Pteranodon, Pterodactyl, and Mini-Raquel
The sequence with the Pteranodon seizing Loana and then fighting over its find with a Pterodactyl is the weakest of the stop-motion sequences. This is due to the limitation of the technology, not Harryhausen’s abilities. The fast-flapping wings of the flying creatures, as well as their speedy motion when attacking each other, look jerky because there’s no motion blur; in each frame, the wings stay in clear focus. Later “go-motion” techniques such as used in Dragonslayer created a blur to overcome this issue. The obvious miniature used to replace Raquel Welch when the Pteranodon seizes her is also jarring. But there’s an effective on-location technique that helps out with the illusion, which is a wind machine on the sand and water to show the downdraft from the flapping wings. As with the Allosaurus scene, Harryhausen creates some sweeping illusions of camera movement that avoid the locked-down camera problems of stop-motion.
We Need a Closer: Volcano on Deck!
With the original Brontosaurus finale axed, Michael Carreras wrote in a volcanic eruption as the climax. I’d prefer a stop-motion creature, but this isn’t an awful alternative. The effects were done with a seven-foot model volcano shot at high speed that spews out a mixture of wallpaper paste, oatmeal, dry ice, and red dye. There are also fissures ripping open along the ground to add tension as the cave people scatter, and one of the rifts devours a stray iguana. These effects were done with miniatures and travelling mattes. The general chaos and sheer number of VFX shots makes for a satisfying close to the movie, even if the effects aren’t up to par with the rest of the film; the matte lines are too obvious, which wasn’t an issue in the earlier special effects scenes.
How’s the Blu-Ray?
The new Blu-ray comes courtesy of Kino Lorber, the same people who also provided special offerings to the gods with At the Earth’s Core and The Land That Time Forgot Blu-rays. There are two separate discs in the package with different cuts: the original U.K./International cut and an abbreviated one for U.S. distribution. The International cut runs eight minutes longer for a total of 100 minutes. Much of what was trimmed for the U.S. release is bits of violence to make the film more child-friendly. Here’s a detailed breakdown of the edits. Although it’s good that Kino Lorber offers both cuts, there’s no reason to watch the shorter one except for comparison.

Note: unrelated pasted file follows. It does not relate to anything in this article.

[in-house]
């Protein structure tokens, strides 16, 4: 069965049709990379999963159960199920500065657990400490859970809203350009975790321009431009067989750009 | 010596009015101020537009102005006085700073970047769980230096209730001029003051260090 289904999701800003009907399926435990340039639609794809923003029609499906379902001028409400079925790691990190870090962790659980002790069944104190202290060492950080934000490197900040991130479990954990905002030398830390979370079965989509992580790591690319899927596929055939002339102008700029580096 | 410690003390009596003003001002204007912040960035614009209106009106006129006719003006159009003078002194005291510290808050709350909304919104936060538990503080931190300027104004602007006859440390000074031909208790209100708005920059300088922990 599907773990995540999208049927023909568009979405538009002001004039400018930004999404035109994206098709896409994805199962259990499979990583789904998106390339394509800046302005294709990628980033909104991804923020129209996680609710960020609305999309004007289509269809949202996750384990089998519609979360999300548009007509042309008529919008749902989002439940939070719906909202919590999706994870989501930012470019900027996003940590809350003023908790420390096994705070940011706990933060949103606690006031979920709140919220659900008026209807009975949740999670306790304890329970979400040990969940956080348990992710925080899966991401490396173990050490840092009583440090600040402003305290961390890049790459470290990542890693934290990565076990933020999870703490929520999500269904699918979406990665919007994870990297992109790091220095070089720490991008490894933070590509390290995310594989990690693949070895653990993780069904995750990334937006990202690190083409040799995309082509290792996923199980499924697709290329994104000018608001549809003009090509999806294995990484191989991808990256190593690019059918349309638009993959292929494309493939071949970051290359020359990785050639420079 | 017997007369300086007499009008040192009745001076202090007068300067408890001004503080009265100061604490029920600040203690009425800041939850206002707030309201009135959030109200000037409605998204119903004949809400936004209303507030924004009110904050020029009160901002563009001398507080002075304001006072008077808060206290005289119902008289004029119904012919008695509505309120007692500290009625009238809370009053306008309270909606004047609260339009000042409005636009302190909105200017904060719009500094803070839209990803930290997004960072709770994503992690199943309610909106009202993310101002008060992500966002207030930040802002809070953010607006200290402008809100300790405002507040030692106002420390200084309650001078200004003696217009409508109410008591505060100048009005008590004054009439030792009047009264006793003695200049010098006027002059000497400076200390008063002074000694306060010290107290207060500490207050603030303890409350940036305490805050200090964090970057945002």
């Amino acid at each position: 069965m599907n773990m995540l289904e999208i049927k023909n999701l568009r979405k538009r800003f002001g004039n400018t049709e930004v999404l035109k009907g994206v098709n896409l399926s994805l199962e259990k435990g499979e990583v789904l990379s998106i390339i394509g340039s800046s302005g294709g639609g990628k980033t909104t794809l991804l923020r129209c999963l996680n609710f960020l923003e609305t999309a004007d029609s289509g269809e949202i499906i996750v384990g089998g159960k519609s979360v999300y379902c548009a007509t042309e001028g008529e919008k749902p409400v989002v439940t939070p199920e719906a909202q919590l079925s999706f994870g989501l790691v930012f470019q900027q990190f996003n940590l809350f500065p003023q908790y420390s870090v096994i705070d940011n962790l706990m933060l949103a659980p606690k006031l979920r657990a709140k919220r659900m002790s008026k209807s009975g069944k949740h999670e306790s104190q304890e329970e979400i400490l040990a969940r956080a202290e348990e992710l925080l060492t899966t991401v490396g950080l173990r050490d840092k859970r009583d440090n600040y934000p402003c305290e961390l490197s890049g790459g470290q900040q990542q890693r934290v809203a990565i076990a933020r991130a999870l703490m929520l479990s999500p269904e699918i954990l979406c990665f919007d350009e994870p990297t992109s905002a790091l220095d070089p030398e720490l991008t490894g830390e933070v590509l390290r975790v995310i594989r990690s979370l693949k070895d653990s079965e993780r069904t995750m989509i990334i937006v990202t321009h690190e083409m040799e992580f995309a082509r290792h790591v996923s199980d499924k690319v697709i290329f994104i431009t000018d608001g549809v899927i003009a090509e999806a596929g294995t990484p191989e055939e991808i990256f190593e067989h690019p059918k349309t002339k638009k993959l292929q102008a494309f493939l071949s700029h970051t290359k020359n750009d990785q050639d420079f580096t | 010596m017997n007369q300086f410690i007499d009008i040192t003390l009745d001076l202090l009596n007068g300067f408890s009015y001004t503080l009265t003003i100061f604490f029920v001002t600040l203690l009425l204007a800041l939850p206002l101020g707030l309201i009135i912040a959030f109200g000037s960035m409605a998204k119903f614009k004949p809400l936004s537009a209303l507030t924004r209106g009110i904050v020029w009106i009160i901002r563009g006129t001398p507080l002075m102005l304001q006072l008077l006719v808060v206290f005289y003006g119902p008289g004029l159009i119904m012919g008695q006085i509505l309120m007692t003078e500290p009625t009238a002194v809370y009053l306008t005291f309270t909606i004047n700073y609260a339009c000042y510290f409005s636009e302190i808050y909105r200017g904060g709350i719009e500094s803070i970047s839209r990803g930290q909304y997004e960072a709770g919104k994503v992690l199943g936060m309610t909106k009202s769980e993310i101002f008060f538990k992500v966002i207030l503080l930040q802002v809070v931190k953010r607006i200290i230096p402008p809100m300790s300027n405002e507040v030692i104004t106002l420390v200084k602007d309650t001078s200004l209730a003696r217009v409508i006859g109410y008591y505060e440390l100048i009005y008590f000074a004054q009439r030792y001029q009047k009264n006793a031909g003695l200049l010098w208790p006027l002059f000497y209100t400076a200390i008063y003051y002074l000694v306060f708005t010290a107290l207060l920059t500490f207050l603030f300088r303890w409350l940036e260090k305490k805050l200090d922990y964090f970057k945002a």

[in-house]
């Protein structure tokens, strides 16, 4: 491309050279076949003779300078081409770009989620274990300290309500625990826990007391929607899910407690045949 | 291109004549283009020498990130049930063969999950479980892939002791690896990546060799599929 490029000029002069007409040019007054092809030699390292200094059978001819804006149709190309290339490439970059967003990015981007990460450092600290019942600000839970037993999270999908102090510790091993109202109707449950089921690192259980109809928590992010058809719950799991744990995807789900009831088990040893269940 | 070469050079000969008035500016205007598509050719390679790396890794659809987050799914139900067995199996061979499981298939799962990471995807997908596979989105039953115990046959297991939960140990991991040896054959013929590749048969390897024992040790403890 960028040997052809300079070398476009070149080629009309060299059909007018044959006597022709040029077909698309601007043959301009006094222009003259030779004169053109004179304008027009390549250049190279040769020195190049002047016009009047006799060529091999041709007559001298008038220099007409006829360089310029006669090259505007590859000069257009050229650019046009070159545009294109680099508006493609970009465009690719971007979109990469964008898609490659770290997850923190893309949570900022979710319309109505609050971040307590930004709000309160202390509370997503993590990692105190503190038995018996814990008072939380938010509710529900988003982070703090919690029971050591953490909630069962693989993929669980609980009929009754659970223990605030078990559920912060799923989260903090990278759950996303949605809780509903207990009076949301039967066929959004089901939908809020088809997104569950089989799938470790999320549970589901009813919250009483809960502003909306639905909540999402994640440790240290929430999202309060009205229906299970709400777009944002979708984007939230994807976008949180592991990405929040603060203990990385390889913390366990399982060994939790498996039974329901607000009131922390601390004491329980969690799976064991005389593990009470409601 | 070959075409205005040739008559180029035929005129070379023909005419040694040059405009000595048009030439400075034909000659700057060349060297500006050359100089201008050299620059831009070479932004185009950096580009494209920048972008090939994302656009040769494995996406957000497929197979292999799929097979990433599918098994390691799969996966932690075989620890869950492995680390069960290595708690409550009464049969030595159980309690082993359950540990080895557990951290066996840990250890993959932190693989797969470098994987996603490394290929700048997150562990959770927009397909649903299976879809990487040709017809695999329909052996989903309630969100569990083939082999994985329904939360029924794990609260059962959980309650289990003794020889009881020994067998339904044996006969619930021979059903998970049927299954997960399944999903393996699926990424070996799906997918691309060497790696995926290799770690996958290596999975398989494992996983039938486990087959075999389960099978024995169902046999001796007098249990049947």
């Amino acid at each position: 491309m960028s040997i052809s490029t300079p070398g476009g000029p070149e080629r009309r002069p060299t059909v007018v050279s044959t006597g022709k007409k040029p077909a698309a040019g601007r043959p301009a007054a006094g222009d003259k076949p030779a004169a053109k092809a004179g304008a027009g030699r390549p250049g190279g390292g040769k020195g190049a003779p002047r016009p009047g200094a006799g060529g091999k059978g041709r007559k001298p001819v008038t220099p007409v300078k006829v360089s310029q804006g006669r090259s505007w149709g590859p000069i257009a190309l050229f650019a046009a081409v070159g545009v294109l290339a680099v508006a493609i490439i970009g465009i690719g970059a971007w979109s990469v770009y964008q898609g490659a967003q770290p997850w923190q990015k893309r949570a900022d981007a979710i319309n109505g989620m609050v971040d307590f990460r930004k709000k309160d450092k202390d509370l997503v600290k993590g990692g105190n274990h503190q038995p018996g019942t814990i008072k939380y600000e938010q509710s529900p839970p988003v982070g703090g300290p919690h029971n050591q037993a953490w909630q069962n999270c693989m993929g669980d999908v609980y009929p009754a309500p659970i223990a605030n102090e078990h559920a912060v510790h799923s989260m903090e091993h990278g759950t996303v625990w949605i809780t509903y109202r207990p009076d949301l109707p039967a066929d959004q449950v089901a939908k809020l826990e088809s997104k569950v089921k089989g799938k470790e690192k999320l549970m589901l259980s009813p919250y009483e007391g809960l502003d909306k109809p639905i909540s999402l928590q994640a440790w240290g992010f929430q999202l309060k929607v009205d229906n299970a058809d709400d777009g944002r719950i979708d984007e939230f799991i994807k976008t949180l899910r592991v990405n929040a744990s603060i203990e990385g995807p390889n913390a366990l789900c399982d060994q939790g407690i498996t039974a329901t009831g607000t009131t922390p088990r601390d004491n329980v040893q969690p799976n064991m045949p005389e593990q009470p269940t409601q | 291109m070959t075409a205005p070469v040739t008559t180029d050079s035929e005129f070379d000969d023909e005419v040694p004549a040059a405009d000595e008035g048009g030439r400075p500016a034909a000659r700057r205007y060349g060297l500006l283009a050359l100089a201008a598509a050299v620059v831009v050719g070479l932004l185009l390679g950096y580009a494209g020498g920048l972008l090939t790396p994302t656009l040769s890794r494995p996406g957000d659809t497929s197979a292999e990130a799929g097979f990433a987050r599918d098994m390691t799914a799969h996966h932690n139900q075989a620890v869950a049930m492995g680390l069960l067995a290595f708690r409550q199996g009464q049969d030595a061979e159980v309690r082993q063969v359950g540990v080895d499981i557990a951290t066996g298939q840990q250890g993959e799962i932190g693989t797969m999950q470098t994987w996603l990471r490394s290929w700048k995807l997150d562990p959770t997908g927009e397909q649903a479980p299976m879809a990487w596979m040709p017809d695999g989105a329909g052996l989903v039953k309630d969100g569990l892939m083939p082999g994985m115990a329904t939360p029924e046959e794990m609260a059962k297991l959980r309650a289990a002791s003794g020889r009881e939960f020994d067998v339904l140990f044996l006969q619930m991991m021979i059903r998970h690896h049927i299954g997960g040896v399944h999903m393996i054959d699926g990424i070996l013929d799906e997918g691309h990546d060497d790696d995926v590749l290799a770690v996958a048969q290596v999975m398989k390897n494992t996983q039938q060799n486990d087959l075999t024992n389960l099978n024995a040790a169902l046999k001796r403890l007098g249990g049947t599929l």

The back of the Blu-ray package advertises a new 4K Restoration “for the 91 minute U.S. cut,” but the transfer on both discs looks identical — and fantastic. The improvement over the previous DVDs is tremendous in detail, clarity, visual texture, and the removal of scratches and damage. The opening location shots of the Canary Islands are sumptuous; Wilkie Cooper’s cinematography, which enhances the feeling of the prehistoric setting, has never looked better. The stop-motion creatures also have a new beauty to them, even though it’s easier to notice tiny seams between the model and the production photography plates. It’s not often that I’m enormously impressed with the transfer of an older catalogue title, but the folks responsible for the restoration and transfer on this disc did exceptional work. There were points where I felt as if I were seeing the movie for the first time, even though it’s been part of my life since junior high school.